Friday, September 26, 2008

Pt 6: The Wolfsburg Museum, or the only German museum not full of tears...

That's not true, but certainly it can be said that Berlin has had a rough history in the last 80 years or so...

But Wolfsburg housed the museum for VWs. We were rushing through the Autostadt not realizing that the VW museum was very small and also preparing for a special event and had reduced its display accordingly. Which is why this is all I got to see of the Beetle RSI-

Being so close to the factory, there where a lot of the 'signed' editions cars, mostly Beetles, like this one signed by all the people involved in the design-

My obvious favorite, of course, is El Gato. I imagine him as some sort of design super hero who shows in a cape and a Zorro hat at just the right time, saying, "No no, the solution is to put the plate molding on top of the bumper thus granting proper clearances for the exhaust!" and then vanishes while a swooning intern asks, "Who was that masked engineer?"

And this Rabbit that had everyone who worked at Volkswagen at the time on it-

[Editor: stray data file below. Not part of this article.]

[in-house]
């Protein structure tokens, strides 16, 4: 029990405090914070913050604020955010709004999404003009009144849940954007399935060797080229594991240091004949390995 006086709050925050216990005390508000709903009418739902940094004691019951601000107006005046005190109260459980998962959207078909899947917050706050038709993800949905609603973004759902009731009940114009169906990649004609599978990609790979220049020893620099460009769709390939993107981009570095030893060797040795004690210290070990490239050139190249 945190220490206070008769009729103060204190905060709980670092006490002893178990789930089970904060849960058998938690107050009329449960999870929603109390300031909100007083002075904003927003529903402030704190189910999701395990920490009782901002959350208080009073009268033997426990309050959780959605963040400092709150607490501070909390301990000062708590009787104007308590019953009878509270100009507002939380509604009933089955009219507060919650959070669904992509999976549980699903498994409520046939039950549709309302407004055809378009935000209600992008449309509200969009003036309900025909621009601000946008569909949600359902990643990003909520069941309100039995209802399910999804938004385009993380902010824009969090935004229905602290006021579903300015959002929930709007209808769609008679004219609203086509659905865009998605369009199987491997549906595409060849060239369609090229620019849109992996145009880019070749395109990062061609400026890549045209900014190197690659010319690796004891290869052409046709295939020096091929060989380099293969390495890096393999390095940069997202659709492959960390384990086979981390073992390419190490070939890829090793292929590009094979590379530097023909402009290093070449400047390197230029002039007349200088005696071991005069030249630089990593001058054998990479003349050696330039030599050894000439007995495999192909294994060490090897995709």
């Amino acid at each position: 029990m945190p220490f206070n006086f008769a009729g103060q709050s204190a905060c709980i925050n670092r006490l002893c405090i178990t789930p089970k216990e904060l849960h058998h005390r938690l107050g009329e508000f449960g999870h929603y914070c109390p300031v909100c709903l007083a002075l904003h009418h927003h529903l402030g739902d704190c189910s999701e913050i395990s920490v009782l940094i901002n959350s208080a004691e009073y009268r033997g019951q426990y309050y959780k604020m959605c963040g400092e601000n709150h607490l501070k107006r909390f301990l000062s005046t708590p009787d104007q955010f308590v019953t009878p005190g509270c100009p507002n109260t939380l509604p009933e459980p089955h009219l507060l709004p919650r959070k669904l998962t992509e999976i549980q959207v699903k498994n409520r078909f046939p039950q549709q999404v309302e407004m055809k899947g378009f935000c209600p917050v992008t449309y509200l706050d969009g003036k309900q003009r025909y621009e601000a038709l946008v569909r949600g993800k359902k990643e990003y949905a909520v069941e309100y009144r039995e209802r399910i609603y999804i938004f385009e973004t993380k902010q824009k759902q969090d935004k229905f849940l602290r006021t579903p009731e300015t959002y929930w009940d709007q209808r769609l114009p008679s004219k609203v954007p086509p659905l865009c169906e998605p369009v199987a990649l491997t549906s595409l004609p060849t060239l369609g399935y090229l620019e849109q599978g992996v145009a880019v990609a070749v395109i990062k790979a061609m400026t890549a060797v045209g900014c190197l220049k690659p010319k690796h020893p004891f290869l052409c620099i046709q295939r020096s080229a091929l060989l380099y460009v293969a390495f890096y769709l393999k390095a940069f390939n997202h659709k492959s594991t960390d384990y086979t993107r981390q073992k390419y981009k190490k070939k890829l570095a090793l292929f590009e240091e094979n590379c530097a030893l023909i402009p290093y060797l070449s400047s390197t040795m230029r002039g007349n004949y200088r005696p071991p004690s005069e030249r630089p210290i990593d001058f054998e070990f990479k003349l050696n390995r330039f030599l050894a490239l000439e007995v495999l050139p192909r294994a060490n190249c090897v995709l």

Also on hand was a collection of Beetles made out of different things, including wood. This was my favorite-had a sort of Fantasy Island vibe to it-

as did this one-

Among the cars that were also boats was Bug that was also a gondola-

And of course the friendliest emergency vehicles ever-

That yellow one is Germany's AAA.

The best part, however, was the unbelievably inexpensive swag store. The most expensive thing I bought was a two Euro Bubblehead pin, and that included the 'Memory' card game for .55 Euros and the canvas Wolfsburg bag for .30 Euros. And we had time to return to the Autostadt where I picked up a split window bus t-shirt as well as a perfect replica of my old 914 right down to the aftermarket Fucha wheels. Also for about half the price I'd pay for the same model at a race. Plus, I got to feed my obsession with the power factory that powers both the plant and the city of Wolfsburg-

That's the Zeithaus to the left there.

It was a pretty good little VWgasm. And the Scirocco looks pretty damn cool, even if just a bulgy Rabbit.

More depressing museums with relatively random photography policies to follow.

1 comment:

  1. What an interesting blog, introduced by a thought-provoking photo. The unusual wall painting of the dwellings is also a strangely modern interpretation. Something like this hieroglyphic view of a park by Swiss painter Paul Klee,
    The image can be seen at who can supply you with a canvas print of it.